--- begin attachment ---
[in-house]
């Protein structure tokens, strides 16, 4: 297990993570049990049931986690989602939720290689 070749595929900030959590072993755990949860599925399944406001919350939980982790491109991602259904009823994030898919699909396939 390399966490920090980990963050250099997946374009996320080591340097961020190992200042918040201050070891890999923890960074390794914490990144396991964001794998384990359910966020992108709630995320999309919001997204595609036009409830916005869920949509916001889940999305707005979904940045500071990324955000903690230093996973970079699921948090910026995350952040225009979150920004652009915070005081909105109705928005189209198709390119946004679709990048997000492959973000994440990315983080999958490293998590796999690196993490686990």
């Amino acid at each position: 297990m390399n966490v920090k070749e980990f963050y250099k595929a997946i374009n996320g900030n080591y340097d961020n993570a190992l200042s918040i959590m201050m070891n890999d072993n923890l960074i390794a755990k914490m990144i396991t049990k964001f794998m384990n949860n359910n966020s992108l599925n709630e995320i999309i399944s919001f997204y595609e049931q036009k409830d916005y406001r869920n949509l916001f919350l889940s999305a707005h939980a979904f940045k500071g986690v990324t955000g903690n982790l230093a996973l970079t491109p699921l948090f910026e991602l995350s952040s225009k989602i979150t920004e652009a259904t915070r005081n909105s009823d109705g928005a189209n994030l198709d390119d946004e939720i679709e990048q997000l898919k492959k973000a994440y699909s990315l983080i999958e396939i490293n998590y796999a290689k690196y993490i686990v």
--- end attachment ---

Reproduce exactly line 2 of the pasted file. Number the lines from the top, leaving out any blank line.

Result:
């Protein structure tokens, strides 16, 4: 297990993570049990049931986690989602939720290689 070749595929900030959590072993755990949860599925399944406001919350939980982790491109991602259904009823994030898919699909396939 390399966490920090980990963050250099997946374009996320080591340097961020190992200042918040201050070891890999923890960074390794914490990144396991964001794998384990359910966020992108709630995320999309919001997204595609036009409830916005869920949509916001889940999305707005979904940045500071990324955000903690230093996973970079699921948090910026995350952040225009979150920004652009915070005081909105109705928005189209198709390119946004679709990048997000492959973000994440990315983080999958490293998590796999690196993490686990």